Though he has positioned himself as the business candidate, it's not clear Joe Mallahan has succeeded all that well in business. (The BBB gave T-Mobile an F rating while Mallahan was "Vice President of Customer Delight.") And it's not clear that success in business would translate into success in office.
But enough from the candidates. What do people in Seattle's business community think about Mallahan and McGinn?
Jeffrey Taylor, insurance agent for State Farm for over 10 years. His office is in the Columbia City/Seward Park neighborhood:
I'm still making my decision. I haven't finished all my research yet. But I'm interested in mass transit—it helps my clients get to my business and helps them save money. I'm for extending light rail to the Eastside. A lot of my clients work there. Being from Chicago, I know that trains work. It makes for a smart city. I also want park-and-rides inside the city. It's a big issue for the Columbia City business district and not something Nickels supported.
Business experience can translate into political experience—if you have that elusive "it" and you're a good leader. But I'm not endorsing either candidate yet.
Frank Rizzo of Rizzo's French Dip in Ballard:
- That's Frank on the left.
I've been supporting McGinn for months. He seems like a down-to-earth gentleman, like he knows what he's talking about. He seems like a good man, not like he's in it for the money. He's not: "I'm gonna be the mayor and fuck all you guys." He wants to help the city and help the city's people—he's for the working man. He's not for the rich.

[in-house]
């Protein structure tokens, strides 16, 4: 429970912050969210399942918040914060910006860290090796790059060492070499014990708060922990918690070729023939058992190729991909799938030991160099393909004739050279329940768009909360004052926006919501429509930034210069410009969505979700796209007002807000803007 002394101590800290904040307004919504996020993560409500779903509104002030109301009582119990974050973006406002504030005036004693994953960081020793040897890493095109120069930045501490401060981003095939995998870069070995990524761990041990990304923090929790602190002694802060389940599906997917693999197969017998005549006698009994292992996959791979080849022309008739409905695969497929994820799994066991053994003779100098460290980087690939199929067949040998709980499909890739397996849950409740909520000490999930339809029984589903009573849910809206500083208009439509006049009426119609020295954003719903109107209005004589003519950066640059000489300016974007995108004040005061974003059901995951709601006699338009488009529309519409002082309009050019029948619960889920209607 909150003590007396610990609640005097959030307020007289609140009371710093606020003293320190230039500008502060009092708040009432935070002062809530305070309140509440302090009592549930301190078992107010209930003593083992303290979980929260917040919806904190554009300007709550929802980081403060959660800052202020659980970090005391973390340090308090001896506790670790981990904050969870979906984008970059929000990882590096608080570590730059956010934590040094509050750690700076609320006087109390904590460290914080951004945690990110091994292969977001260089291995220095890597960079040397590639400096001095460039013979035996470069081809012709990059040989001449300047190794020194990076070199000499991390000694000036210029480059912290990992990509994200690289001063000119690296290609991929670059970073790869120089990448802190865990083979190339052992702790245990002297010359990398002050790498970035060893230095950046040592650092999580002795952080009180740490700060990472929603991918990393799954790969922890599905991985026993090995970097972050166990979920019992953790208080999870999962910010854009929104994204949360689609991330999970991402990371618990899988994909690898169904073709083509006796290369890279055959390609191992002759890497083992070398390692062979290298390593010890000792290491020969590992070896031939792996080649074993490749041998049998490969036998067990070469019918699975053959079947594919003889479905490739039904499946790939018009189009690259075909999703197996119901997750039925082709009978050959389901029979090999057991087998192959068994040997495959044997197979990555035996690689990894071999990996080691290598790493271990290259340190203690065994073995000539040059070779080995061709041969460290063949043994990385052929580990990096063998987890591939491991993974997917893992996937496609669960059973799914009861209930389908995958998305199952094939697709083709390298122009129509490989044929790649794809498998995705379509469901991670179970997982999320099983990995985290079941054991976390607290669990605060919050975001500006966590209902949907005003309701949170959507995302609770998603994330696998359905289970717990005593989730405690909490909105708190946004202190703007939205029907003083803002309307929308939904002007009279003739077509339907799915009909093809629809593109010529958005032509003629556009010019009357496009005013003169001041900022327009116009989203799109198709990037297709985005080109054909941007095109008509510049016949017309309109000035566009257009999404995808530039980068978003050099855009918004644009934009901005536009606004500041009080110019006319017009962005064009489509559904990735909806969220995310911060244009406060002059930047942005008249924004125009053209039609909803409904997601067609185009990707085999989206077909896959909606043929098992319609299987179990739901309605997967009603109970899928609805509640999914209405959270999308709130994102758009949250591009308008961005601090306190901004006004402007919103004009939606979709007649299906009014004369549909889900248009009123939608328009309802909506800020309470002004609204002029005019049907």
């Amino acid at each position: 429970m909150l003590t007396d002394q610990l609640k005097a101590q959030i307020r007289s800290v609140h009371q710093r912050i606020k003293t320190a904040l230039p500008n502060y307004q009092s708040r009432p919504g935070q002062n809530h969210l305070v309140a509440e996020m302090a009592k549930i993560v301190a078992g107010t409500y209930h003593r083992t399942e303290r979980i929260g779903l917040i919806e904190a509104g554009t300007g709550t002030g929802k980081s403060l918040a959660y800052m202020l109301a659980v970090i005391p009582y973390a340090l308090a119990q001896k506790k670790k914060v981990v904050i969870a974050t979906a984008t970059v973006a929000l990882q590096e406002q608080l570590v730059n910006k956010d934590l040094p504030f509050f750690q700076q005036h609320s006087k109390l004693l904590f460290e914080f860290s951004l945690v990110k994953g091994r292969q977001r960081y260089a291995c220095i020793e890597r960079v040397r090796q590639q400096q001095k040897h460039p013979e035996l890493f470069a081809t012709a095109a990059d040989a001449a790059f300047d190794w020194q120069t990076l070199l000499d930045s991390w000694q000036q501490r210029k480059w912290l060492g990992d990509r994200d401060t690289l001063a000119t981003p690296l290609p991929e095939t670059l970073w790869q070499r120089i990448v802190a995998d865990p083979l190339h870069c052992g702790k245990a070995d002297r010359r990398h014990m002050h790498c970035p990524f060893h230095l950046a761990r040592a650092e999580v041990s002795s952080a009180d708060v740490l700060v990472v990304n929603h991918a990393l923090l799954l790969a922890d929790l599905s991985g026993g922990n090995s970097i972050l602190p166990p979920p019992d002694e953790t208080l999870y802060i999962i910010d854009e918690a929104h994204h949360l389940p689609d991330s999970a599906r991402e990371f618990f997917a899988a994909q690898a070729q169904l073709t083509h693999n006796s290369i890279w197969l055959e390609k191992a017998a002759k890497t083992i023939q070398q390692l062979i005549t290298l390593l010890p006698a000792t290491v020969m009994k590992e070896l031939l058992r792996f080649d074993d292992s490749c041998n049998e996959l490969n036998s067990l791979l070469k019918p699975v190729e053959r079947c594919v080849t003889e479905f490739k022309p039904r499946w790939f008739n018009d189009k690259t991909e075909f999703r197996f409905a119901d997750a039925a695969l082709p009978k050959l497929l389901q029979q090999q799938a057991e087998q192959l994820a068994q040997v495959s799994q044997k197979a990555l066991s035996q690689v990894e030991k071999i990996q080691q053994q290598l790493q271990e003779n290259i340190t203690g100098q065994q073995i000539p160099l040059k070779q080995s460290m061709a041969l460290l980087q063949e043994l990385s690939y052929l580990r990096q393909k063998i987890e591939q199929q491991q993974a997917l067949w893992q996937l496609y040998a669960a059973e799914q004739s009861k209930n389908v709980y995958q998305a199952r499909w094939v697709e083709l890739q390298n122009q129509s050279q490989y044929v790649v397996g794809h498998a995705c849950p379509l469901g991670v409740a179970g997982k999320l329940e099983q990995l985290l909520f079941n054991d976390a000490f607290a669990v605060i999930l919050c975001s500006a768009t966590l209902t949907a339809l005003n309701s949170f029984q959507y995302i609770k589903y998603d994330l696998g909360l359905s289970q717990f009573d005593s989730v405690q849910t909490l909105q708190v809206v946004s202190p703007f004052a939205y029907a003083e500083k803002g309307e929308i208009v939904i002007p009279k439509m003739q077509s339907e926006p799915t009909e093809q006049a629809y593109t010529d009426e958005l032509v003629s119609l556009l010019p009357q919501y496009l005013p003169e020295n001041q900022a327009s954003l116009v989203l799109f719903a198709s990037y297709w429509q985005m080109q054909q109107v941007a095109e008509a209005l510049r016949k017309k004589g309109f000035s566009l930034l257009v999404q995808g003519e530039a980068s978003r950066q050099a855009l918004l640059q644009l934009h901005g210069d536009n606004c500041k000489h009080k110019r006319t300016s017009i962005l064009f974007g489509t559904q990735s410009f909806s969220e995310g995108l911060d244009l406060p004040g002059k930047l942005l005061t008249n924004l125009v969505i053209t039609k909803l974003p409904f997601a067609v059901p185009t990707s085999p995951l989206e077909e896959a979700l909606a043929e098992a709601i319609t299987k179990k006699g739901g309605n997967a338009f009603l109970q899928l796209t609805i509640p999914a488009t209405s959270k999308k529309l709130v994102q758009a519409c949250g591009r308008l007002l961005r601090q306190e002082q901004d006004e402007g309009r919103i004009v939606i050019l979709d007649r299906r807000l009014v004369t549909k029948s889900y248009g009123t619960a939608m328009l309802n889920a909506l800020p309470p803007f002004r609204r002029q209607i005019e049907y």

I've been putting McGinn stickers on all my sandwich bags, telling people: "Don't be a dope, make sure you vote!"
Bruce Herbert, chief executive and investment manager of Newground Social Investment on Queen Anne. (Herbert cut his teeth on Wall Street 26 years ago with Merrill Lynch, then opened his own shop. Newground has been around for 16 years.)
The fact that Joe has not voted is a deal-breaker. Would the FC Sounders hire a coach who has never played soccer? No wait—it's even worse than that. Would the FC Sounders hire a coach who not only has never played soccer, but has never watched it on TV? You start a political career by voting. Not by asking to be king of the hill without a record of past performance.
I also think Mike's new openness to the tunnel showed a degree of good judgment and humility—it's a good indicator. You have to deal with change.
Darryl Smith, realtor for Windermere in the Mt. Baker area for almost 15 years. He is also past president of the Rainier Chamber of Commerce, a South-Seattle business board, past chair of the Columbia City Revitalization Committee, board member of the Rainier Valley Community Development Fund, board chair of Great City, and a McGinn campaign volunteer.
Mr. Smith said many things about how McGinn would be good for business. A few excerpts:
Mike is in favor of keeping the head tax—that goes to fund fixes we need for sidewalks and transportation to make it easier for people to access business districts. It funds the stuff that makes business more accessible and it's only a few dollars a head. I know of no small business owners who have complained about—or even really notice—that head tax.
We opened a campaign office here in SE Seattle in King Plaza, in the heart of the Vietnamese and African business community. You need to put feet on the street all around the city to learn what the small business needs and challenges are. You have to go and listen to people—there is a lot of wisdom in those communities.